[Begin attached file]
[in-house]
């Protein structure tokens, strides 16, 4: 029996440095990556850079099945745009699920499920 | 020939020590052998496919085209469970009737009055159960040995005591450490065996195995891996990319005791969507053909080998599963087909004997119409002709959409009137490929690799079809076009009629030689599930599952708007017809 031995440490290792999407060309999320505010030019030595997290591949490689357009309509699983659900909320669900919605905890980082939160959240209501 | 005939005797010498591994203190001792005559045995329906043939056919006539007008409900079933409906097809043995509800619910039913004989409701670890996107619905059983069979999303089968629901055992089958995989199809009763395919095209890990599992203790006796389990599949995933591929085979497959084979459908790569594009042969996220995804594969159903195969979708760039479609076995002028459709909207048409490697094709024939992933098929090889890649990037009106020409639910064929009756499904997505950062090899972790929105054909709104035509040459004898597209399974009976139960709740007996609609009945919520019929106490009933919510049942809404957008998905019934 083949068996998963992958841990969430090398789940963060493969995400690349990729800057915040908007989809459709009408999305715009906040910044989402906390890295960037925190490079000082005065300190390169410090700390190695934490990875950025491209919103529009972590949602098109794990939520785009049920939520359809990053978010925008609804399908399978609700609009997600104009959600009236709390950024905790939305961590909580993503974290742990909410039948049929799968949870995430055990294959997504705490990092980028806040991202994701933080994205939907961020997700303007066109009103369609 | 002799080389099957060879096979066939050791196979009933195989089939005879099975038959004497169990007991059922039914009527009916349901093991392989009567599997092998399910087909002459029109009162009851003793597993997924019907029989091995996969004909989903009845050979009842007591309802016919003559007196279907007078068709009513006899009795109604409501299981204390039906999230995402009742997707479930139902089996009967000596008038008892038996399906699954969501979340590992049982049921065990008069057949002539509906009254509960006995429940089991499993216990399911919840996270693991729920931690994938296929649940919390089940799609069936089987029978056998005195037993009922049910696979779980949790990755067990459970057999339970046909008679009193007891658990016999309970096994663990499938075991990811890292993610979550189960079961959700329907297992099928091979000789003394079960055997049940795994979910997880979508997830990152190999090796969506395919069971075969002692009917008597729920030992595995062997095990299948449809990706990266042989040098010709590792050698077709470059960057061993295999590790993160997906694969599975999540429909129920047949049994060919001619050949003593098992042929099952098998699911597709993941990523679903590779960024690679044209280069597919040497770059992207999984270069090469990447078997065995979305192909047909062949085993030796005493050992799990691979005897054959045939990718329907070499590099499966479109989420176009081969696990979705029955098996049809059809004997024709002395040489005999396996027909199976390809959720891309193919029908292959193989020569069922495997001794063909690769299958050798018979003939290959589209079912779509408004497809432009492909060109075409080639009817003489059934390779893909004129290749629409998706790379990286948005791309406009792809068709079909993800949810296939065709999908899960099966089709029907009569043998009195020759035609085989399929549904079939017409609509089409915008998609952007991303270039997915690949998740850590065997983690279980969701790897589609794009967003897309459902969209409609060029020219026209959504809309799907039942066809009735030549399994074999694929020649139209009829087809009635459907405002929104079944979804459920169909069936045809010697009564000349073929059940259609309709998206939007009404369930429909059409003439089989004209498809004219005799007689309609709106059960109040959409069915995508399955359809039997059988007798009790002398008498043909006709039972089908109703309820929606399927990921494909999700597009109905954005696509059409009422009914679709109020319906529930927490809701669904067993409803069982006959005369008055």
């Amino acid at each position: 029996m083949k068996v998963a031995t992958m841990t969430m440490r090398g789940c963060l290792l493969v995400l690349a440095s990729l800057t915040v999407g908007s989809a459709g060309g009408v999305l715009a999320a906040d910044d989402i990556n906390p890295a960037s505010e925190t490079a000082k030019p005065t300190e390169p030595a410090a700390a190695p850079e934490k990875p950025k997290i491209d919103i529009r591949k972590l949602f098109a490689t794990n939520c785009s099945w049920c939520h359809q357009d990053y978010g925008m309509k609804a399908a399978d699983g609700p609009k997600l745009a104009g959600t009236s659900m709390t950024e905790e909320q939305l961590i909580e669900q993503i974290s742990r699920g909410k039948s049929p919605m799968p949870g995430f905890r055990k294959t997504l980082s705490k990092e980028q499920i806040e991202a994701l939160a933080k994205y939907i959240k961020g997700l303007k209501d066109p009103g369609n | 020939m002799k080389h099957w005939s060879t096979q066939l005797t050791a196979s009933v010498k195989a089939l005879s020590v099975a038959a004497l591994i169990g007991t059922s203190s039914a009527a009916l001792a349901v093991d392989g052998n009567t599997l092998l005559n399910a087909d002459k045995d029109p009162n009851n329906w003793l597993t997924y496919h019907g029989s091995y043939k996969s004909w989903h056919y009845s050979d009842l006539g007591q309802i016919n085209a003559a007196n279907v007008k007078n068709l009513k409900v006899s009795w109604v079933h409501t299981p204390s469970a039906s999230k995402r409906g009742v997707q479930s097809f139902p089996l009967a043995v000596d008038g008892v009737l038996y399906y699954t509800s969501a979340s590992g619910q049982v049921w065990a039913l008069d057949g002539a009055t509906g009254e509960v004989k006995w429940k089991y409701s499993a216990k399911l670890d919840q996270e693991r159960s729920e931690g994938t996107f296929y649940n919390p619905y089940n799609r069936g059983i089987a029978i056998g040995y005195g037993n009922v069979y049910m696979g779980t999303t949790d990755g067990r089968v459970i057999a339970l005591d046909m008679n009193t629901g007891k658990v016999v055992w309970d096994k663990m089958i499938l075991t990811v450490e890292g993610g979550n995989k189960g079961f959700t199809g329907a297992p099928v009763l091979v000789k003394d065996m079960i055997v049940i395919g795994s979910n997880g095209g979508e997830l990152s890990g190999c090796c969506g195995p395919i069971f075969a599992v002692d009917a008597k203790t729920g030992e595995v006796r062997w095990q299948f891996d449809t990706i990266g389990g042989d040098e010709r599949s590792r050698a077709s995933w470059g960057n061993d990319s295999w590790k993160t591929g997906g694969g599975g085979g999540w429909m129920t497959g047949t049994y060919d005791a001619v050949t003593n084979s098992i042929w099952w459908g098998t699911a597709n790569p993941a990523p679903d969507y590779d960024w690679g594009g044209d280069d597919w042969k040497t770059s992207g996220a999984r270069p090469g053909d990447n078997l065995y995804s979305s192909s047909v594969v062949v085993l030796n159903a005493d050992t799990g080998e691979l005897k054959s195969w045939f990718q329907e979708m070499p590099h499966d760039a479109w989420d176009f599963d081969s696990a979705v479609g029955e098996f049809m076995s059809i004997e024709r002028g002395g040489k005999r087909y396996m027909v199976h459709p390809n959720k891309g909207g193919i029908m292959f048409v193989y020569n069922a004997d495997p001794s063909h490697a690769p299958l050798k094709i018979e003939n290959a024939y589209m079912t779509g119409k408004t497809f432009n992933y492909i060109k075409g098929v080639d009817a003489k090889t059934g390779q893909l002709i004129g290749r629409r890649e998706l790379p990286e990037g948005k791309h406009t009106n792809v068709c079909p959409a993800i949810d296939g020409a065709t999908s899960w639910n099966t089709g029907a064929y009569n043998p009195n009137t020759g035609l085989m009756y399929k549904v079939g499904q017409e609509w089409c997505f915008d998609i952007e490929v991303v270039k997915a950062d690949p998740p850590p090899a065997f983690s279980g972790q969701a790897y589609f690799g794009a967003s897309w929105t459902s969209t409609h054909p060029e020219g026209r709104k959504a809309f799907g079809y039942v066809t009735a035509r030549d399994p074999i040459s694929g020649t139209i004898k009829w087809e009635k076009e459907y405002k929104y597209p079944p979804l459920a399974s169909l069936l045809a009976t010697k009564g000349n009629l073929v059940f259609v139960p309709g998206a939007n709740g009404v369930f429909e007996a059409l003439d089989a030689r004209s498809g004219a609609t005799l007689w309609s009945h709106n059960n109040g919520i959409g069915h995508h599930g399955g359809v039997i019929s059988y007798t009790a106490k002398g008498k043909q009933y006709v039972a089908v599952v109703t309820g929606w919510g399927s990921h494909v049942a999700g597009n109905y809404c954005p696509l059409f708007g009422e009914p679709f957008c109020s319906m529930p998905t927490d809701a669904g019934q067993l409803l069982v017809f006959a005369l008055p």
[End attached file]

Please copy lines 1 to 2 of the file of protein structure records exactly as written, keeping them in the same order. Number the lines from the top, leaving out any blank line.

[in-house]
């Protein structure tokens, strides 16, 4: 029996440095990556850079099945745009699920499920 | 020939020590052998496919085209469970009737009055159960040995005591450490065996195995891996990319005791969507053909080998599963087909004997119409002709959409009137490929690799079809076009009629030689599930599952708007017809 031995440490290792999407060309999320505010030019030595997290591949490689357009309509699983659900909320669900919605905890980082939160959240209501 | 005939005797010498591994203190001792005559045995329906043939056919006539007008409900079933409906097809043995509800619910039913004989409701670890996107619905059983069979999303089968629901055992089958995989199809009763395919095209890990599992203790006796389990599949995933591929085979497959084979459908790569594009042969996220995804594969159903195969979708760039479609076995002028459709909207048409490697094709024939992933098929090889890649990037009106020409639910064929009756499904997505950062090899972790929105054909709104035509040459004898597209399974009976139960709740007996609609009945919520019929106490009933919510049942809404957008998905019934 083949068996998963992958841990969430090398789940963060493969995400690349990729800057915040908007989809459709009408999305715009906040910044989402906390890295960037925190490079000082005065300190390169410090700390190695934490990875950025491209919103529009972590949602098109794990939520785009049920939520359809990053978010925008609804399908399978609700609009997600104009959600009236709390950024905790939305961590909580993503974290742990909410039948049929799968949870995430055990294959997504705490990092980028806040991202994701933080994205939907961020997700303007066109009103369609 | 002799080389099957060879096979066939050791196979009933195989089939005879099975038959004497169990007991059922039914009527009916349901093991392989009567599997092998399910087909002459029109009162009851003793597993997924019907029989091995996969004909989903009845050979009842007591309802016919003559007196279907007078068709009513006899009795109604409501299981204390039906999230995402009742997707479930139902089996009967000596008038008892038996399906699954969501979340590992049982049921065990008069057949002539509906009254509960006995429940089991499993216990399911919840996270693991729920931690994938296929649940919390089940799609069936089987029978056998005195037993009922049910696979779980949790990755067990459970057999339970046909008679009193007891658990016999309970096994663990499938075991990811890292993610979550189960079961959700329907297992099928091979000789003394079960055997049940795994979910997880979508997830990152190999090796969506395919069971075969002692009917008597729920030992595995062997095990299948449809990706990266042989040098010709590792050698077709470059960057061993295999590790993160997906694969599975999540429909129920047949049994060919001619050949003593098992042929099952098998699911597709993941990523679903590779960024690679044209280069597919040497770059992207999984270069090469990447078997065995979305192909047909062949085993030796005493050992799990691979005897054959045939990718329907070499590099499966479109989420176009081969696990979705029955098996049809059809004997024709002395040489005999396996027909199976390809959720891309193919029908292959193989020569069922495997001794063909690769299958050798018979003939290959589209079912779509408004497809432009492909060109075409080639009817003489059934390779893909004129290749629409998706790379990286948005791309406009792809068709079909993800949810296939065709999908899960099966089709029907009569043998009195020759035609085989399929549904079939017409609509089409915008998609952007991303270039997915690949998740850590065997983690279980969701790897589609794009967003897309459902969209409609060029020219026209959504809309799907039942066809009735030549399994074999694929020649139209009829087809009635459907405002929104079944979804459920169909069936045809010697009564000349073929059940259609309709998206939007009404369930429909059409003439089989004209498809004219005799007689309609709106059960109040959409069915995508399955359809039997059988007798009790002398008498043909006709039972089908109703309820929606399927990921494909999700597009109905954005696509059409009422009914679709109020319906529930927490809701669904067993409803069982006959005369008055």